Of all industries, the green industry used to seem the least likely to be swamped by the trend towards mass high tech. And yet with the increasing adoption of smart irrigation controllers, computerized routing schedules, remote-controlled mowers and computerized timekeeping services, to name only a few, the green industry is moving irreversibly into higher tech pastures. While the digital revolution is intimidating, especially for many green industry professionals who are comfortable with hands-on, pen-and-paper processes, it offers efficiency benefits that can’t be ignored.
Advantages of going remote
With just the touch of a button, you can streamline work that would otherwise require you to drive to a jobsite or spend time on the phone with a client. You can also test and troubleshoot irrigation systems—or even program controllers with the right remote control. That’s right, a remote control, such as the ones you use to turn on your television, start your DVD player or close your garage door. And like those remote controls, they offer considerable convenience and time savings to contractors, especially those who focus on irrigation maintenance. No man (or woman) is an island, they say. But sometimes a little separation from the crowd can be a good thing.
These battery-powered devices use a simple keypad to turn stations on and off from pretty much anywhere on a jobsite. This can mean that only one person is required to flush out a new irrigation system or perform a winterization job instead of two. Using a remote, the operator can walk the property and make an assessment on the spot. No more trips to the controller every time you need to turn a station on or off.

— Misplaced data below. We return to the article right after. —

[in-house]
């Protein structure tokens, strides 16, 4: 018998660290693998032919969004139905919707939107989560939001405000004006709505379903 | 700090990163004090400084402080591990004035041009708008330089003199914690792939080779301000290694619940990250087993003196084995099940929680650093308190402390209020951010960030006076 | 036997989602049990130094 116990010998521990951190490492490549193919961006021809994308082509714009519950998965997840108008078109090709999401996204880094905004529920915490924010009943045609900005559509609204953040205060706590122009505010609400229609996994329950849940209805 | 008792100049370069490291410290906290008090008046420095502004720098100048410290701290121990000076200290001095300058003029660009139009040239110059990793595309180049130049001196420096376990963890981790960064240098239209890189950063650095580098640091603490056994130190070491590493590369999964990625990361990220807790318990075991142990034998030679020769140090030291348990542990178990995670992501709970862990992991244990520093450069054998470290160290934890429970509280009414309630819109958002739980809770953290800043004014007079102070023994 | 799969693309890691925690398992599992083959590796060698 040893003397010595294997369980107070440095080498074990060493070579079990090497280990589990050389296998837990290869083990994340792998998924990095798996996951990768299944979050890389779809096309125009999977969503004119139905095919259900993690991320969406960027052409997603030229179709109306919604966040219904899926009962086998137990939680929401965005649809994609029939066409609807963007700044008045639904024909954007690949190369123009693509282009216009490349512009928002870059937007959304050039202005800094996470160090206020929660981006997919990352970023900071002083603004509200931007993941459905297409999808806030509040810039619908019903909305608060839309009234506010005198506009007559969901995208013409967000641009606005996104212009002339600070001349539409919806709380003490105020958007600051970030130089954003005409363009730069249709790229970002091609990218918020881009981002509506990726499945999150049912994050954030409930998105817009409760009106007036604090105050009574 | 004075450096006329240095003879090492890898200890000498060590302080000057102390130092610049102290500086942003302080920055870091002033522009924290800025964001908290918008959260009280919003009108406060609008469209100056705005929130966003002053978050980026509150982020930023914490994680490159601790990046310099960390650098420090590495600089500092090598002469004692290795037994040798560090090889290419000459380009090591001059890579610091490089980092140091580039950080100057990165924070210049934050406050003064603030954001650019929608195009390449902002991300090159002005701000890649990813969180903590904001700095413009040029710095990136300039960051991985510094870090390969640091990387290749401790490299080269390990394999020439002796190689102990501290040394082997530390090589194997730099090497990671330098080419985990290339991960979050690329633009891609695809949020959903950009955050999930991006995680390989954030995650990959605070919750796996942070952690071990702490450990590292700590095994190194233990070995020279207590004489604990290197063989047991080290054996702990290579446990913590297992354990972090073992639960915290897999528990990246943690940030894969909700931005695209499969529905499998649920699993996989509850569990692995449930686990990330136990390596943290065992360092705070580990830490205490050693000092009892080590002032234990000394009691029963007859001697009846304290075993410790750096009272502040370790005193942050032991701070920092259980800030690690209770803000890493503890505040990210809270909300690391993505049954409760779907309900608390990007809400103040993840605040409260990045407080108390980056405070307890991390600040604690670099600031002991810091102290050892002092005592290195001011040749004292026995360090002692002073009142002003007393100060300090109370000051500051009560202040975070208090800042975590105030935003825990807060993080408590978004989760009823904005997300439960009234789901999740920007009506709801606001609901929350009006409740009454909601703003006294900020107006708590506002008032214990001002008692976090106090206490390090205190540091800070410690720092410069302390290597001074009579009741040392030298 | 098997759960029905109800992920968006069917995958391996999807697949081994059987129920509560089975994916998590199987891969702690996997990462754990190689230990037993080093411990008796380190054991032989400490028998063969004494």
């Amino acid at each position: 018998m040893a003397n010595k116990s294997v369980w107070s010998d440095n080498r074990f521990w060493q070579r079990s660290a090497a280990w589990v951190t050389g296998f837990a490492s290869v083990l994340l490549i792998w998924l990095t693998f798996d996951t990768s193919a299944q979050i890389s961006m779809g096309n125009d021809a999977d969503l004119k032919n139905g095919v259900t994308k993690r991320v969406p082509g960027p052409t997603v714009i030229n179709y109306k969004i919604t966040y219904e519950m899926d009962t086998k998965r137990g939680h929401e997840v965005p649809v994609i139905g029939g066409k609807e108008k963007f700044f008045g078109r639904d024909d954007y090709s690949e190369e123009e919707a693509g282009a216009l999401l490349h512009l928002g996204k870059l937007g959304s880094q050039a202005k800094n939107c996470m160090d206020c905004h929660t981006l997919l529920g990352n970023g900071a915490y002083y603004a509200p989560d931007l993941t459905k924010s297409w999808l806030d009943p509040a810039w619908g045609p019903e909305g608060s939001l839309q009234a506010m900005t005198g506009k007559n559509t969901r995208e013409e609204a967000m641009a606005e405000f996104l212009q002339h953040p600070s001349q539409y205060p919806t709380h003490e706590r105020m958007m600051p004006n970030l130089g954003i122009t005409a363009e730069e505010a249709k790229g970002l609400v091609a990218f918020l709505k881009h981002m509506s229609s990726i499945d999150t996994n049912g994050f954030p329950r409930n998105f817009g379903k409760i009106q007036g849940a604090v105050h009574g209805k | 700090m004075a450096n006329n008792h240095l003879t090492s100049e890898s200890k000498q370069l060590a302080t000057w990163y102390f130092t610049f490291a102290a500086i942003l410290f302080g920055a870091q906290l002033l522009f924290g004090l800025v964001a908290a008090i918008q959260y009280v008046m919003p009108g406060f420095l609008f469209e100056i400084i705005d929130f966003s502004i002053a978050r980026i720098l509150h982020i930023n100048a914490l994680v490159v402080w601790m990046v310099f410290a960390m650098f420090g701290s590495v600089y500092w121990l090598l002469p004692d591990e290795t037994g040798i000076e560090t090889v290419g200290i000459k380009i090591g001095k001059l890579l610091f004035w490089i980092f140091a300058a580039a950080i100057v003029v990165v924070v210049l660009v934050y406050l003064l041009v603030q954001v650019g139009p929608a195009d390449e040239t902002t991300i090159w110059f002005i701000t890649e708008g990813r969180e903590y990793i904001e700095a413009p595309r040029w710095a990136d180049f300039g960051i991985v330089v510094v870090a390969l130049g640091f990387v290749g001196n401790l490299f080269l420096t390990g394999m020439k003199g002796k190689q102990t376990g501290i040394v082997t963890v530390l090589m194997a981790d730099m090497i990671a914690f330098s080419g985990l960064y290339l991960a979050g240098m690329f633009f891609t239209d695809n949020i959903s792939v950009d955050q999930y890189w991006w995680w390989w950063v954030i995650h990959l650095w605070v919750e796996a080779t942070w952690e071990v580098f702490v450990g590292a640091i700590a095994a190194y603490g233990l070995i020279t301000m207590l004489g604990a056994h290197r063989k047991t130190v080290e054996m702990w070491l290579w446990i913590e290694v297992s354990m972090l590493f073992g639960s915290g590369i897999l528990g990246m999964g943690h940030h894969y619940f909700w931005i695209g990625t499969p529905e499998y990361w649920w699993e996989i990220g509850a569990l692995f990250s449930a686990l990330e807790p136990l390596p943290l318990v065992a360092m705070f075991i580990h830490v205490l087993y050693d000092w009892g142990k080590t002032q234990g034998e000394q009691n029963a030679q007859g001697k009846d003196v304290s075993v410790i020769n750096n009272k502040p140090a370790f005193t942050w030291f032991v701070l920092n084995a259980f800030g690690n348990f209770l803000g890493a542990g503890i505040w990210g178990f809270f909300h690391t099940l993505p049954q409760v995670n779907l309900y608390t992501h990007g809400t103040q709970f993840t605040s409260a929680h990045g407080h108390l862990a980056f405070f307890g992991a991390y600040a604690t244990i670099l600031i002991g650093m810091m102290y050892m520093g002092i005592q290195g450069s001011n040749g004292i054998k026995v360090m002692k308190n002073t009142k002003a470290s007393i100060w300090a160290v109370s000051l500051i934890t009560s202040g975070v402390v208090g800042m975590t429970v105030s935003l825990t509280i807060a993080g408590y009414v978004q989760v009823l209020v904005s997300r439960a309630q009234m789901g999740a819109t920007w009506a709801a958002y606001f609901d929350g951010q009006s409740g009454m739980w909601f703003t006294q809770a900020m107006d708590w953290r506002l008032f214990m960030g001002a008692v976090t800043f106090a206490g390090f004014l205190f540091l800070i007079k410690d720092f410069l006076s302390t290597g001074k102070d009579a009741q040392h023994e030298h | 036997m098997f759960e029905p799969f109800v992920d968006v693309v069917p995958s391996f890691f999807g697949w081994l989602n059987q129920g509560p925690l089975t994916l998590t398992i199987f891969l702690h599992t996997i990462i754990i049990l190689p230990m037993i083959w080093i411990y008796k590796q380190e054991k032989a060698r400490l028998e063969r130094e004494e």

To be clear, this type of add-on will probably set you back anywhere from a few hundred dollars to more than a thousand. However, you’ll get what you pay for here. More expensive models can usually transmit a signal over a greater distance. But, like any equipment investment, the return helps determine a product’s real value. “Maintenance remotes are tremendous time and labor savers,” swears Keith Shepersky, senior product manager for Irritrol in Riverside, California. “They usually pay for themselves after only one or two uses.”
When you consider that one worker can be eliminated from two-worker irrigation tasks, the savings become clearer. Keeping your operating expenses to a minimum offers you a real advantage. Let’s say, for example, your employees Amy and Bill generally perform irrigation maintenance tasks for your flourishing business. With summer here, you’re thinking about ways to expand your services into the new housing development just outside of town. But Amy and Bill’s schedules are already overcrowded. And you’ve had a few callbacks from times when Amy and Bill had to rush to the next jobsite.
With a remote, Amy can do all of those same jobs without Bill. He can take on new jobs of his own, and you’ve avoided the expensive and time-consuming process of hiring additional employees. You may even be able to price bids more competitively, knowing that they will require half the labor to complete. The cost of an employee’s weekly salary could probably recoup the cost of the remote, if the expansion in business doesn’t.